I was gone for seventeen days and nights and I’m not sure where I’ve been.
I started out in front of a television set showing me a place called Russia. Athletes wearing rainbow-colored gloves to protest the country’s anti-gay policy, the fear of terrorists, and then news of bloodshed in Kiev. Somewhere in the middle of all that was the mention of some sporting events.
During the opening ceremony, one of the speakers urged the participating countries not to place the burden of politics upon the shoulders of the athletes. Good advice. Was anybody listening?
Yes, they were listening.
Every night for about two and a half weeks I watched some of the most dedicated and talented athletes in the world rise high above the trappings of this world, fly high for a brief moment, and then land back down among us – reminding me that we’re all human beings, and we’re all on the same team. We always have been.
I’m an American, and a patriot, so I wanted the U.S. team to win. But I was so happy when the old Russian bobsledder won gold, and I held back tears when the ice skater from that same bold, cold nation skated off the ice in pain to begin an unexpected retirement in front of a stadium full of bewildered fans.
There were many falls, so many falls, and at least one cracked helmet. Athletes barely out of high school, and some still in it, pushed their bodies to the breaking point, and then let their souls pick up where their bones and muscles left off.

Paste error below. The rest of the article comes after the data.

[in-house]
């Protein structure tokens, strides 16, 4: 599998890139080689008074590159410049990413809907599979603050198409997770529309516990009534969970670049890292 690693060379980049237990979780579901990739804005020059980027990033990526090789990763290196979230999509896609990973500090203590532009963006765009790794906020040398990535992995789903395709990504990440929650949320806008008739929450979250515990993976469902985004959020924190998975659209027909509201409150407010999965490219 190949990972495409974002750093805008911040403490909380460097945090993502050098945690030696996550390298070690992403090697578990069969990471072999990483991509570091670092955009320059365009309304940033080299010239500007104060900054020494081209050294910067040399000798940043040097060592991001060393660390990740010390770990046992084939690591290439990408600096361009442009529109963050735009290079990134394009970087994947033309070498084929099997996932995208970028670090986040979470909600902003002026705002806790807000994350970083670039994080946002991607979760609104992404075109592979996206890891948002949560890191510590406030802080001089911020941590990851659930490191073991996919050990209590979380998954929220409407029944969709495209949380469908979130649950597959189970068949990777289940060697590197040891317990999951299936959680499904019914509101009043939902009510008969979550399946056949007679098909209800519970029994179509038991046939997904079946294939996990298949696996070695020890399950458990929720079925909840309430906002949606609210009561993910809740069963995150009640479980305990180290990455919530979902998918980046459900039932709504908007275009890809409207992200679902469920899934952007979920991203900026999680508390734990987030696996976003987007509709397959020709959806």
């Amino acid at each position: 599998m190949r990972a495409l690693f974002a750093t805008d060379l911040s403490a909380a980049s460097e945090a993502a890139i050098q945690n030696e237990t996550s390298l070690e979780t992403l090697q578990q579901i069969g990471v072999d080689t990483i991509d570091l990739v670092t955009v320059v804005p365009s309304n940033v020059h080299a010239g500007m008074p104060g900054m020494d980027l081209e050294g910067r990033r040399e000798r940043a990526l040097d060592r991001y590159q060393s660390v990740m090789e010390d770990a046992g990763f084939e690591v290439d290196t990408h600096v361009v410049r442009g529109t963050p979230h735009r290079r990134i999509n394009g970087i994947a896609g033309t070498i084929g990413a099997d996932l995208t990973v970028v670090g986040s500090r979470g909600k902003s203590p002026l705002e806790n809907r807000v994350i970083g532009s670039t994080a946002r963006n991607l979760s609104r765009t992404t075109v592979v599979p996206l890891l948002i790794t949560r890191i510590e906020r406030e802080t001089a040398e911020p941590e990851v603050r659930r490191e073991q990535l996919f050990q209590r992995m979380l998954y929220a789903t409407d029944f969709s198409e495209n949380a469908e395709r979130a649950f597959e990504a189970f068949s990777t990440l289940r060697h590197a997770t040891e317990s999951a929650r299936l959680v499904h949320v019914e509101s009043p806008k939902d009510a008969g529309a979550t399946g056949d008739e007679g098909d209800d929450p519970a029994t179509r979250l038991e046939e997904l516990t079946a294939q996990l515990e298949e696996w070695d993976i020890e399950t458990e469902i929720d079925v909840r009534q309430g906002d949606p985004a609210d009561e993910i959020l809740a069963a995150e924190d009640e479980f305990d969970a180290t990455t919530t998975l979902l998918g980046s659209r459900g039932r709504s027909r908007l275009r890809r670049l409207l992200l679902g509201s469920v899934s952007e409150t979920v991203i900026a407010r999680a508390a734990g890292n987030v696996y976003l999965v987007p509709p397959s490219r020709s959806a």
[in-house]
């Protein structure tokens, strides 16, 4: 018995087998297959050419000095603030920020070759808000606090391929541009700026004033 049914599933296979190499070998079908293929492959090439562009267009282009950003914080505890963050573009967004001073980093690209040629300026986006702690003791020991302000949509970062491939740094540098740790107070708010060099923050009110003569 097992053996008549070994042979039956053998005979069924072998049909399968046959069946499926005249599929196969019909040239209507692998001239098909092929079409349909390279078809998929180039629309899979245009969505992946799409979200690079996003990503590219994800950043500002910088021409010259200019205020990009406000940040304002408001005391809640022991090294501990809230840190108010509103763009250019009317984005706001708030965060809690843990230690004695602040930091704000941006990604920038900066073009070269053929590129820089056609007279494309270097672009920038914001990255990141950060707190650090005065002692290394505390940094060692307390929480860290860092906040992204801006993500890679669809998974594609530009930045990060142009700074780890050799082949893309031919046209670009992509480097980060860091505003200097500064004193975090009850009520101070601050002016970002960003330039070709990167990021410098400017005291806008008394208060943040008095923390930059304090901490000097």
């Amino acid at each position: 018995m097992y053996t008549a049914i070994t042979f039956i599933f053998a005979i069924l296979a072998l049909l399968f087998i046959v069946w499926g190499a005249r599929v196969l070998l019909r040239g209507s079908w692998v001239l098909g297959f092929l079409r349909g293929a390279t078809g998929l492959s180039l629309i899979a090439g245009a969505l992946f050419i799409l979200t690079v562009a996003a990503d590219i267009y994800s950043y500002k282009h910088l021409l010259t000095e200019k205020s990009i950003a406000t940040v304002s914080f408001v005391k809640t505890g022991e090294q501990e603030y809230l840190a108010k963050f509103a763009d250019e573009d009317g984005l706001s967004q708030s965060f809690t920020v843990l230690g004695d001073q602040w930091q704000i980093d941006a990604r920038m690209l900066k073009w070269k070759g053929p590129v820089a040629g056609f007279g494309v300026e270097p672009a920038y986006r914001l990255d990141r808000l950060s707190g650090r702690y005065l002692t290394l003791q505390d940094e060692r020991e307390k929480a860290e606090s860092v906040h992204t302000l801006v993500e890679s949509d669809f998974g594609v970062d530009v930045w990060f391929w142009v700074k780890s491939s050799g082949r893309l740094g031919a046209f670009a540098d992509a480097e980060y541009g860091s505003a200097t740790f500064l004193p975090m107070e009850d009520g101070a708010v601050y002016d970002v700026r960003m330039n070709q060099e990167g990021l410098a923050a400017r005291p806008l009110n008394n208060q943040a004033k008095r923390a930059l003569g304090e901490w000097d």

There were tears that reflected every emotion from joy to pain and disappointment. And there were smiles that were more brilliant than the snow bathed in the afternoon light that reflected off the Black Sea.
There were fashion statements, and not just on the ice skating rink, although the most colorful thing on that ice some nights was Gracie Gold’s lips.
There was the guy with the dreadlocks who looked like he was about to lose his pants, but the only thing he really lost was his bonds to the earth as he skimmed across the hard-packed snow and then tumbled upward, upward, around and around, and then (leaving us behind in a flurry of white powder) went down, down, down to the bottom of the hill.
Our first gold medal was plucked off the podium by a virtual unknown, and some of our stars imploded long before they reached the Final Act.
I didn’t just watch the games; I absorbed them. And I allowed them to draw me in. Only during the Olympics do I feel myself this transformed and taken away, until my television became a portal between two worlds – one where it is safe and real and the other, where there is the possibility of greatness.
I can’t imagine spending four years of my life preparing for something that is over in minutes.
I can’t imagine carrying the burden of my team and my country on my shoulders for so long.
And I certainly can’t imagine that I would ever be so taken by a singular sporting event, filmed thousands of miles away, that didn’t even occur in real time as the very real events unfolded before me.
I was gone for seventeen days and nights, and I know exactly where I’ve been.